Title: The Light that Gets Lost
Author: Natasha Carthew
Genre: Young adult, contemporary
Publisher: Bloomsbury Children’s
Pages: 320 pages
Publication Date: 5th November 2015
My Rating: 2/5
I’m very glad to announce that I have finally finished University! I’ll be graduating next month which is strange and amazing all at once. I once again have the time to read and review books, which I’m thrilled to being doing! I hope you enjoy my reviews and I will be sharing quite a few over the upcoming months. Here’s my review of a book which I’m afraid, didn’t live up to my expectations.
I received a free copy of this book by the book’s publishers via NetGalley in exchange for an honest review. Thank you!
When I picked up this book, I had high expectations. The blurb drew me in and I had read a couple of good reviews before deciding to give it a go for myself. I wanted this book to be brilliant so much, but it ended up being one of the most disappointing books I have read this year.
Trey is a teenager who has seen his parents killed. Now he has only one focus, revenge. His hunt for the man who killed is parents is on. His arrival at a mysterious camp with strange cliques and jobs might just lead him exactly where he needs to be…
It sounds good doesn’t it, unfortunately the book doesn’t live up to the hype. It was exceptionally slow to begin with and was pretty laborious reading until about 35% through. Whenever Trey is angry, he constantly refers to the Demon being inside him and driving his revenge but whether he is the Demon or if it is simply a metaphor, it is never explicitly stated. The story itself seems to jump about and many loose threads seem to just be left unresolved.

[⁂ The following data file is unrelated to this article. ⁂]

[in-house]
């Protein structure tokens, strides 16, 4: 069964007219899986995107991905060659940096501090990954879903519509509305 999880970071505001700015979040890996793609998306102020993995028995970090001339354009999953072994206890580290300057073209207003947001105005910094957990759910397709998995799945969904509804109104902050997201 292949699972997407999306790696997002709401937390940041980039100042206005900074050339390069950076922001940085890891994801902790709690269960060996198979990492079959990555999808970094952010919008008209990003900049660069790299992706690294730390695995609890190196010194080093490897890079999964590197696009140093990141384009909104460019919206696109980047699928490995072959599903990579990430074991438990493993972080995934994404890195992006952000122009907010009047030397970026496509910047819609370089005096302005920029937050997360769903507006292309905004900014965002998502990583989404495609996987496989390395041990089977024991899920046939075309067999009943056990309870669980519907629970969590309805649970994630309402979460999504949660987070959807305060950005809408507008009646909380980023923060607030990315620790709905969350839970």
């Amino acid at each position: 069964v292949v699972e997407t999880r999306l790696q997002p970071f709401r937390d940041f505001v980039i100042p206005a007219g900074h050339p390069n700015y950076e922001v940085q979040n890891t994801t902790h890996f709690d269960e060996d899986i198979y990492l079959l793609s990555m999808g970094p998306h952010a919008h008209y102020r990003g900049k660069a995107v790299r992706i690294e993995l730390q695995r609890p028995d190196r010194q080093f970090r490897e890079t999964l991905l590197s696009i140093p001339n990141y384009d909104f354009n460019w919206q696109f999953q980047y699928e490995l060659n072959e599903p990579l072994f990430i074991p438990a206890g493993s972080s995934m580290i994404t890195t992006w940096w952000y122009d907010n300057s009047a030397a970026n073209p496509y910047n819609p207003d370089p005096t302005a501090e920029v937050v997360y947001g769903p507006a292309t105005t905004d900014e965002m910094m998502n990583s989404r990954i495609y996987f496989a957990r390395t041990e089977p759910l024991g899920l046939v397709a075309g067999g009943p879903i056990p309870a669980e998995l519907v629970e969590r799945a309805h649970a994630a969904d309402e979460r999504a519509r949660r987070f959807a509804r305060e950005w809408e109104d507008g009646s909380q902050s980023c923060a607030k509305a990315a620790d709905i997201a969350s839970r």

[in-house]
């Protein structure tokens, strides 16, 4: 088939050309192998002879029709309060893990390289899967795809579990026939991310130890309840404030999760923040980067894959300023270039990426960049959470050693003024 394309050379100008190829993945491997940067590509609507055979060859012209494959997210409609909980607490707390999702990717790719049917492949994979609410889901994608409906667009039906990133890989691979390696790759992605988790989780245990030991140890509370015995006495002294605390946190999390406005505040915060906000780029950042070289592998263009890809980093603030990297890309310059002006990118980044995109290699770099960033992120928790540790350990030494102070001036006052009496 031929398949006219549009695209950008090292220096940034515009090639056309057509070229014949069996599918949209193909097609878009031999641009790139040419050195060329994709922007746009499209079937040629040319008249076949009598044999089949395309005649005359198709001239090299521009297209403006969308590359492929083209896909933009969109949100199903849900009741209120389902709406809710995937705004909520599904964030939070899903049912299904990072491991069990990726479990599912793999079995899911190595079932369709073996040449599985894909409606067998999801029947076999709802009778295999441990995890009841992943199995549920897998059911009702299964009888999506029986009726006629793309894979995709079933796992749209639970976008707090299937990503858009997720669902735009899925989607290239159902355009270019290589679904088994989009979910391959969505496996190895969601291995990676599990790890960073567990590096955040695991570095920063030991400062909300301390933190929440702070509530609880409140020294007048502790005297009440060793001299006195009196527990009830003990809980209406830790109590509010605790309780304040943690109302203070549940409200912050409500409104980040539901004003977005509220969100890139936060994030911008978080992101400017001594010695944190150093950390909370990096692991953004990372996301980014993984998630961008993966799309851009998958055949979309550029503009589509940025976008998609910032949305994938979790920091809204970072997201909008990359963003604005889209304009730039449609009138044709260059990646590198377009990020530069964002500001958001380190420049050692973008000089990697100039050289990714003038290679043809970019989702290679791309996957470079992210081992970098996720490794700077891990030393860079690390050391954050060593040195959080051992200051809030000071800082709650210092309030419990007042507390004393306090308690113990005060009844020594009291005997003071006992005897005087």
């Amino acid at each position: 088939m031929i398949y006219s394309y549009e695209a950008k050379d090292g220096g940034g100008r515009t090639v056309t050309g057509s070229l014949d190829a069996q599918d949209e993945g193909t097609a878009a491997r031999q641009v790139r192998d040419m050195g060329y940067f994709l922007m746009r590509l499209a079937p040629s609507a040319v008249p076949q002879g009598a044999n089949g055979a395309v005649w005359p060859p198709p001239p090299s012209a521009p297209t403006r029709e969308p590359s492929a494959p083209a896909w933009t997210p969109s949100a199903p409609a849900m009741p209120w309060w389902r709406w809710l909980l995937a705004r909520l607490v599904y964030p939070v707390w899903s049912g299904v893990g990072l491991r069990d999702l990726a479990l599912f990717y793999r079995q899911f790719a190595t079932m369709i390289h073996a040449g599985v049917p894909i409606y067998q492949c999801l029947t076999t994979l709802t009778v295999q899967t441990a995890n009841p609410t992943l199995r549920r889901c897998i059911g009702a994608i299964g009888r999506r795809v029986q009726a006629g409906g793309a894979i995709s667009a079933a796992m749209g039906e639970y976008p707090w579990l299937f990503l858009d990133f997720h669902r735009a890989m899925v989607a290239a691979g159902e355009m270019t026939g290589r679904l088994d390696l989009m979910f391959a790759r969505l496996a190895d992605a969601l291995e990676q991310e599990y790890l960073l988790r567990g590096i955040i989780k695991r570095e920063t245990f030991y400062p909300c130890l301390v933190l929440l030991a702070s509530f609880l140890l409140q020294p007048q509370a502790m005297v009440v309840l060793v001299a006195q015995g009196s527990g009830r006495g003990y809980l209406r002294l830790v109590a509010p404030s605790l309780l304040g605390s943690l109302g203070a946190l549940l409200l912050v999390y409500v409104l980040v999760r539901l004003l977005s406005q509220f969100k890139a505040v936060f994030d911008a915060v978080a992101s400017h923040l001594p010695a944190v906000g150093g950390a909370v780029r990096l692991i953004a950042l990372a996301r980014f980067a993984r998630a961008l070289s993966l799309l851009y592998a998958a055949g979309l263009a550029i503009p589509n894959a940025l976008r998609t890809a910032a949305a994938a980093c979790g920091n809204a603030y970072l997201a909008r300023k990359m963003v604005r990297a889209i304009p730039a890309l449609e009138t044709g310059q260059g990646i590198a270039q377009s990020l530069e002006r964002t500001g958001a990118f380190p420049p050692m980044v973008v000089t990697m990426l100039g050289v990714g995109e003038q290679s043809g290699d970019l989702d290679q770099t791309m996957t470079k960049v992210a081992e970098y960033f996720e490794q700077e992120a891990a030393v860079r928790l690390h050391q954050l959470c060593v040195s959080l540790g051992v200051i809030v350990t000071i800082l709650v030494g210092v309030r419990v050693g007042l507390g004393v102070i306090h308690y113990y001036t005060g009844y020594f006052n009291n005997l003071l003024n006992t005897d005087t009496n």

I felt very disappointed by this book because it has so much potential. The plot and entire concept was fantastic but its execution was far less so. Carthew’s writing style was far more descriptive, poetic and metaphoric than focused upon the plot, which some people may enjoy but it definitely wasn’t for me. The ending of the story felt like I had stopped reading this book and had picked up at the end of Lord of the Flies instead. A very frustrating read, which had far more potential and could have been something fantastic.
If you would like to obtain a copy of the book for yourself, you can do so from any of these websites: Amazon, Barnes and Noble or Waterstones. Please remember to support your local bookshops, indie book shops rely upon your trade and are wonderful places that we need to keep going!
I hope you enjoyed my review! Happy reading,
Anna (BooksandBookends) xxx